I got full pay.

HaitchJay Sat 18-Jan-14 08:33:37

I've been off for 14 months (sick-maternity-sick) and am returning soon. Plan suggested by GP& OH is over about 5 weeks. I will be on full pay but only because I've not reached the half pay trigger point yet.

PaperBagPrincess Sat 18-Jan-14 08:39:15

You cant base your response to a phased return to work after a serious illness on her 'laziness' and incompetence before she got ill. If you failed to manage your staff and get the best out of your team, that is really your own failing. Using her illness as a way to punish her for past poor performance is piss poor.

That said, this doesnt sound like a reasonable or practical phased return. I would go back to your HR dept and ask them to clarify your position.

addictedtosugar Sat 18-Jan-14 08:50:36

So, she's getting half pay, as per the sick pay policy, and in week one, where she works 3 hrs, she'll get 3 hrs topped up to full pay? When shes working 5hrs/day shes get that at full pay, and the other 2.5ish hrs a day at half rates?

Sound reasonable, but will need explaining to her.

Kundry Sat 18-Jan-14 09:50:59

So you have two options - tell her what she's going to be paid and stick with her timetable or challenge the timetable. The first sounds much easier.

Occ Health advice does sound odd here and I wonder what your department consists of - many companies will buy Occ health on the cheap as a proper consultant is expensive. Rubber stamping her GP's suggestion, which in all honesty was probably her suggestion, is not what a true Occ Health consultant would do.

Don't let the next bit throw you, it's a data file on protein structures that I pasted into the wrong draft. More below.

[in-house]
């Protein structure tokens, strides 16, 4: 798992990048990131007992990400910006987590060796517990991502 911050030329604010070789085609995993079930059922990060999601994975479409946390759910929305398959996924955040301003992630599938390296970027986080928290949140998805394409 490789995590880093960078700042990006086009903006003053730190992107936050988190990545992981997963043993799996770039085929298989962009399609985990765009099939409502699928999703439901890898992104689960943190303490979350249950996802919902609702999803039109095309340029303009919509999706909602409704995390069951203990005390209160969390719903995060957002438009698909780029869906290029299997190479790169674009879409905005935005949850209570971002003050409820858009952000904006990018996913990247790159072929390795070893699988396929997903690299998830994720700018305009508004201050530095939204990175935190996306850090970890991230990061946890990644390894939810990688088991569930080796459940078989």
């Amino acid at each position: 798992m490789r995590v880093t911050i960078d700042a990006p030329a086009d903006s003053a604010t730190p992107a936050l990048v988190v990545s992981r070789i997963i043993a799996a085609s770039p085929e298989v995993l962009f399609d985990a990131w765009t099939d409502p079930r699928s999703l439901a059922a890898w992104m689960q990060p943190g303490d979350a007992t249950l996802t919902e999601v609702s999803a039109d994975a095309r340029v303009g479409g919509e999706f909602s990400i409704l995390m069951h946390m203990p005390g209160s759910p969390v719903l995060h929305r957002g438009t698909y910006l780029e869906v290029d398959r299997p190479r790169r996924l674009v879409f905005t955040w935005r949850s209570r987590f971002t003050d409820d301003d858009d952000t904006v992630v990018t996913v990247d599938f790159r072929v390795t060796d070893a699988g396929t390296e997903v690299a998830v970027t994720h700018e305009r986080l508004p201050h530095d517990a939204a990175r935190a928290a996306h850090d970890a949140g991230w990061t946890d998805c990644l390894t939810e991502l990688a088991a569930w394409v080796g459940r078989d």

I sounds like it will be v hard for her coming back as there will be someone in post essentially doing her job, better than she did it, and well liked by all her colleagues. She may well ultimately choose not to stay but it will be important for you to make sure she is well managed during and immediately after her return.

Mycatistoosexy Sat 18-Jan-14 09:57:57

Have you scheduled any back to work reviews with her? Her fit note is her medical advise so you need to understand that her doing more at your insistence could leave you open to tribunal action if she is to suffer further detriment to her health as a consequence.

If her phased return is unacceptable to you on te grounds of business needs then this needs to be discussed and alternative duties/medical termination needs to be looked t. However I think that this would be unlikely to work as he has given a return to full duty date and an tribunal judge would be unimpressed if you had scant proof that you were unable to accommodate that.

Gorja Sat 18-Jan-14 11:13:57

I work for the nhs so pretty standard policies across the board.

When I have previously managed phased returns it has always been at full pay once the phased return starts. I would be expecting full pay once the phased return starts.

HermioneWeasley Sat 18-Jan-14 11:17:05

Mycat - I sit on employment tribunals. I cannot think of any of my colleagues who would think that was a reasonable return to work plan.

I cannot believe the NHS policies, very generous.

Mycatistoosexy Sat 18-Jan-14 12:40:10

I find it odd to assume that the NHS has been very generous when you have no clue as to get condition or past history. The GP must have suggested such a gradual return for some reason. Probably as stated that the lady has been very ill.

Obviously there would need to be a review before she can resume and there should be a two-way discussion. However you can't say no to GP's advice because she was deemed to be lazy.